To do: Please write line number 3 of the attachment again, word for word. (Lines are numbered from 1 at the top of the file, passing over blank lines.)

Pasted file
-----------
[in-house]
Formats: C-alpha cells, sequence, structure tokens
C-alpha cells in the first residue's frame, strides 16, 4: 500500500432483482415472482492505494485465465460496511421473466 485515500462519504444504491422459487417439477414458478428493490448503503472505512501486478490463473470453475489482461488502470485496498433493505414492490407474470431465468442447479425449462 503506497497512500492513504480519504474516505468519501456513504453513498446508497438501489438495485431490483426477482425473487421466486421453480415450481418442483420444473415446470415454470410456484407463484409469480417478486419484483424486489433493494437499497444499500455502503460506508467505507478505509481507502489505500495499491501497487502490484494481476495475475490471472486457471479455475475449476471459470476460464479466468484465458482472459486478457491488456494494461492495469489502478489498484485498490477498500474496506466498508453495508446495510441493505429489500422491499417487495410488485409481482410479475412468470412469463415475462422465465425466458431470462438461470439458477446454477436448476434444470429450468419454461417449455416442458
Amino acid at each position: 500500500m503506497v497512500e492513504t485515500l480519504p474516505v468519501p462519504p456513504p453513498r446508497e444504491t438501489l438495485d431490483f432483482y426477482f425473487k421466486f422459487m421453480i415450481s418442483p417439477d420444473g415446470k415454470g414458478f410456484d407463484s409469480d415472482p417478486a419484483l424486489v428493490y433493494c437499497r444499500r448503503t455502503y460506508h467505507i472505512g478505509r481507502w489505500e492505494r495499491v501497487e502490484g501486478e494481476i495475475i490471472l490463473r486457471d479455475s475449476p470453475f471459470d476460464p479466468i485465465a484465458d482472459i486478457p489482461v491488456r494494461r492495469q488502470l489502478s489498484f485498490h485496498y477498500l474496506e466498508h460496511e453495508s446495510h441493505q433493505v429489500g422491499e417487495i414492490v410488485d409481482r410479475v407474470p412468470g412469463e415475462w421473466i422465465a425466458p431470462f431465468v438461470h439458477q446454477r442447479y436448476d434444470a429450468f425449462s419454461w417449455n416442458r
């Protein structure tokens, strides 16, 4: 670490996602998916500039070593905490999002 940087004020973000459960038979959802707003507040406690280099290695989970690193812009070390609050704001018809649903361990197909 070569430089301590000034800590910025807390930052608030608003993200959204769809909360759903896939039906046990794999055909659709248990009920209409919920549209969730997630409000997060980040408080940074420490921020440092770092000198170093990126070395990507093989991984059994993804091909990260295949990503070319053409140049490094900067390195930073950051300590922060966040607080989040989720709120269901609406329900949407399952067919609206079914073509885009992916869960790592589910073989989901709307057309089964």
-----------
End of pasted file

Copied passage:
C-alpha cells in the first residue's frame, strides 16, 4: 500500500432483482415472482492505494485465465460496511421473466 485515500462519504444504491422459487417439477414458478428493490448503503472505512501486478490463473470453475489482461488502470485496498433493505414492490407474470431465468442447479425449462 503506497497512500492513504480519504474516505468519501456513504453513498446508497438501489438495485431490483426477482425473487421466486421453480415450481418442483420444473415446470415454470410456484407463484409469480417478486419484483424486489433493494437499497444499500455502503460506508467505507478505509481507502489505500495499491501497487502490484494481476495475475490471472486457471479455475475449476471459470476460464479466468484465458482472459486478457491488456494494461492495469489502478489498484485498490477498500474496506466498508453495508446495510441493505429489500422491499417487495410488485409481482410479475412468470412469463415475462422465465425466458431470462438461470439458477446454477436448476434444470429450468419454461417449455416442458